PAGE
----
Mark Perry, Scott Sumner and some other economists have recently linked to this article by Boston Globe columnist Jeff Jacoby, where he claims that a UN database shows that the value of U.S. manufacturing is still (or more correctly was still in 2009) larger than the value of manufacturing in China.
This would strike you as odd, considering that you can for example see news of how China is the by far biggest consumer of copper and other industrial metals as well as oil and coal and how Chinese car sales and sales of other durable consumer goods as well as Chinese goods exports are greater than in the United States.
And if you look at the U.N. statistics page, you can see that at current exchange rates, the value of manufacturing in China was $2.05 trillion, more than the $1.78 trillion value of U.S. manufacturing.
Jacoby seems to have gotten his numbers by looking at the alternative indicator of "constant 2005 U.S. dollars". But the problem with using this indicator is that it overlooks the massive real appreciation of the Chinese yuan during this period, especially with regard to the manufacturing sector. And as I pointed out a few days ago, when comparing economic might, it is the value at current exchange rates which is relevant.
And if you were to look at [domestic] purchasing power adjusted numbers in a consistent way, China's superiority would be even greater because the general price level in China is still much lower than in the U.S.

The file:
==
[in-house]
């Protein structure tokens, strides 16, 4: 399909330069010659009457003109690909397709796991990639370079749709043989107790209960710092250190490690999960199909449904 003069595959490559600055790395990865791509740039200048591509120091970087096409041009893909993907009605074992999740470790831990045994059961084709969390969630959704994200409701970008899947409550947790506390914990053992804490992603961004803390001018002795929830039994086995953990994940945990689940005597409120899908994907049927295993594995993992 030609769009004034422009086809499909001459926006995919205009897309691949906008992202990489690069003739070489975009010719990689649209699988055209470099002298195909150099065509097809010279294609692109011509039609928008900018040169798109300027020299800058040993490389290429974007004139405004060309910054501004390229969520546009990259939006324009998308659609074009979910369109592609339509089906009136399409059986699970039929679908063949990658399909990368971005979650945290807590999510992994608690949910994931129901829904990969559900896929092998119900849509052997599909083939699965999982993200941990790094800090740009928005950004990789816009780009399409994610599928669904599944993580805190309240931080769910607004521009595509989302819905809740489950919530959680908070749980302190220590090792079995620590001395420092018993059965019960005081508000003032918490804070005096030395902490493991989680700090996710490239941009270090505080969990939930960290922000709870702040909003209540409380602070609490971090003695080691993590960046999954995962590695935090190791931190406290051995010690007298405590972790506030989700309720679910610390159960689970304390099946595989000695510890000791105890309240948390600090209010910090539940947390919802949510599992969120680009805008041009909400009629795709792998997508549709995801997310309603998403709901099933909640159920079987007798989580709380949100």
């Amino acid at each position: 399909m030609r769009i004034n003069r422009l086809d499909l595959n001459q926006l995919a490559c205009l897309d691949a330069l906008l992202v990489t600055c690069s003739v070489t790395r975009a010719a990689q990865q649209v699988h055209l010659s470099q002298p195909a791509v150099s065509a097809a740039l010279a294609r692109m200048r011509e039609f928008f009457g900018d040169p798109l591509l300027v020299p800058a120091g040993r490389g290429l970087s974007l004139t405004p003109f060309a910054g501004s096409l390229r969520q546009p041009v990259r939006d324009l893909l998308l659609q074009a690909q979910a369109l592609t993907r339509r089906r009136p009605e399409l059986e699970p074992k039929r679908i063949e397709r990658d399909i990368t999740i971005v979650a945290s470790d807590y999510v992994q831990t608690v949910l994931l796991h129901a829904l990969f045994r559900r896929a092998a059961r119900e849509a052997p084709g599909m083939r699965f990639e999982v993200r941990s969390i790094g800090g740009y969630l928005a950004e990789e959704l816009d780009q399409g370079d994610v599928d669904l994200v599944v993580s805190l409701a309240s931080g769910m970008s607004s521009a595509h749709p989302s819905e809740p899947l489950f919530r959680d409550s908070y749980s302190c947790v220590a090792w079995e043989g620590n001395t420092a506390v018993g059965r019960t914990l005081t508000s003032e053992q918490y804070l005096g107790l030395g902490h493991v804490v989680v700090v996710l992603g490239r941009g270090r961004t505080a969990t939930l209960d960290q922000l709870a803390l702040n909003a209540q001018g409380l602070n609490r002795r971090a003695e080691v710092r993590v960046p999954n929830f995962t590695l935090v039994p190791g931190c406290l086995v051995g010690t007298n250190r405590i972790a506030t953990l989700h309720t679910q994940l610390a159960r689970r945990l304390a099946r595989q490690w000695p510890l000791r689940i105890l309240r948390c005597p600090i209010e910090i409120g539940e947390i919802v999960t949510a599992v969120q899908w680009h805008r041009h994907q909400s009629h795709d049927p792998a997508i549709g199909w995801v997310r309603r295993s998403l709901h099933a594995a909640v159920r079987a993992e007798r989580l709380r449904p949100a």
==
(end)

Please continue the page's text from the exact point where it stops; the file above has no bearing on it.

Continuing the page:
The indicator "constant 2005 U.S. dollars" makes no sense at all in this context since it by using a past real exchange rate will neither reflect domestic purchasing power nor economic might (international purchasing power).
While the overall GDP of the U.S. remains higher than in China, and probably will continue to do so for about a decade, because its service sector is much greater than China's, China has in fact surpassed the United States in manufacturing. Jacoby's use of an irrelevant indicator could perhaps be excused by the fact that he isn't an economist (though that would raise the question of why he writes about economic issues), but Perry and others don't have that excuse.
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